After the January show (Frank Cwiklik's Bitch Macbeth, which I acted in in both the previous versions - 2001 at Access, 2003 at The Kraine), I should have a chance to tear everything down and start from scratch and make it clean and efficient again. Maybe then we'll also finally be able to add the top border pieces Berit and I have wanted to do for some time now, to clean up the line there.

So today we have three hours (between a class and a rehearsal) to go in and focus the lights and dress the cables, which probably won't be enough, so I'll have to finish during the day tomorrow, as we get set up for The Brick's Quinquennial Party. Berit and I were going to have a video/performance piece for this, but between the extra time going into the house plot and the Spitz play, it ain't gonna happen. Pity. It was rather specific for the event, so it just goes into the hopper of unrealized paper projects - a couple hundred by now, probably.

Well, while I have about 5-8 unrealized projects for every one I get done, it's not like I'm not overburdened anyway, and I usually wind up cannibalizing the good bits anyway of the paper projects anyway - the "post-apocalyptic acting company" framework I placed around my original production of Ten Nights in a Bar-Room was nicked from an unrealized combined re-construction/collision of The Wild Duck, The Pelican, and The Seagull (to be called Bird/BRAINS) that David LM Mcintyre and I were going to do after Even the Jungle.

I just spent some time typing out a description of what tomorrow's piece was going to be and it got me so excited about trying to do it again that I'm going to wait and see if there's ANY way I can get it done today/tonight. If I can't, I'll post the description tomorrow.

The problem is that besides the immediate work at The Brick, I'm still dealing with casting for the Marc Spitz short. I had three out of four cast, with two possibilities for the fourth, when one of the cast had to pull out as he hadn't looked closely enough at the schedule and turned out to have conflicts. So now it's just me and Alyssa Simon in the show. It's less than 10 minutes long, and not-at-all staging heavy, but I'd like a good 10 hours of rehearsal work on it at least, and time is getting short (we tech the individual show on Monday, have a tech with the whole program on Wednesday, and open on Thursday).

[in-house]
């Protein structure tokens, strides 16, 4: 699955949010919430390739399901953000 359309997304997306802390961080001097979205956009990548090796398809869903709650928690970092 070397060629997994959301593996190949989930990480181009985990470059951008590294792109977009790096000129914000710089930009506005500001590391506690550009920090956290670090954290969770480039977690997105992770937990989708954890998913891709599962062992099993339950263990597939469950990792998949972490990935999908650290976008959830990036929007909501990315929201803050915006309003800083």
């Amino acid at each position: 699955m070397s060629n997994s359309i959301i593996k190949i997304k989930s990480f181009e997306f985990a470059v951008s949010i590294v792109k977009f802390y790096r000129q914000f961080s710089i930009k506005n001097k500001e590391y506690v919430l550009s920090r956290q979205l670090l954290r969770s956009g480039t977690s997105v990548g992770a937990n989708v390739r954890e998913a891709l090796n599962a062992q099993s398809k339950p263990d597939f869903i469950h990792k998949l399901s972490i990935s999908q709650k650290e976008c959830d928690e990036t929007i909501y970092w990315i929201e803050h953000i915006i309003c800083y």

I have one actor still checking schedule to see if he can do it who can play either of the roles, and another who can do it, and is perfect for one of the roles, but can't make a lot of rehearsal time, or either of the techs (but works FAST and gets things right, right away). And now I have emails out to several other actors, and am waiting for responses.

Not a great time of year to try and cast something, especially when the last performance is on December 22. It seems like everyone's leaving town on the 20th or 21st. One of the roles can be played by many different types of actors, but the other has certain specific demands that make it more difficult to cast. We HAVE to rehearse on Saturday.

Ah, the joys of casting. I'll be happy when I have everything set, cast-wise at least, for all my 2008 shows by the end of January. At least that's the plan . . .

collisionwork: (GCW Seal)
I needed some production photos quick for publicity purposes, so I asked some of the actors who live near The Brick to come by last night and get into costume and get some photos after the shows were over. Gyda Arber and Bryan Enk were able to make it - and thanks for the loan of the camera and for uploading the shots to Gyda.


So here's some of what the show pretty much looks like. Here I am as Hamlet with Enk as Polonius (". . . conception is a blessing, but not as your daughter may conceive . . ."):


Hamlet & Polonius #2


With Gyda as the Norwegian Captain, talking of futile war:


Hamlet & The Captain #2


And the two of us again, looking out on the Norwegian troops being sent to their deaths in Poland:


Hamlet & The Captain #3


And finally, the shot you have to get, Hamlet with Yorick:


Hamlet & Yorick


Now, a rush. Shower and shave, off to Staples for new programs, off to Big Apple Lights to exchange a loaner piece of equipment with our repaired one (the "brain" for our practical dimmers), off to The Brick to put the piece in and then practice for a few hours. I'm feeling good, though Berit and I were at The Brick fixing tech things until 5.00 am again last night (this morning). Now to keep this up through the show.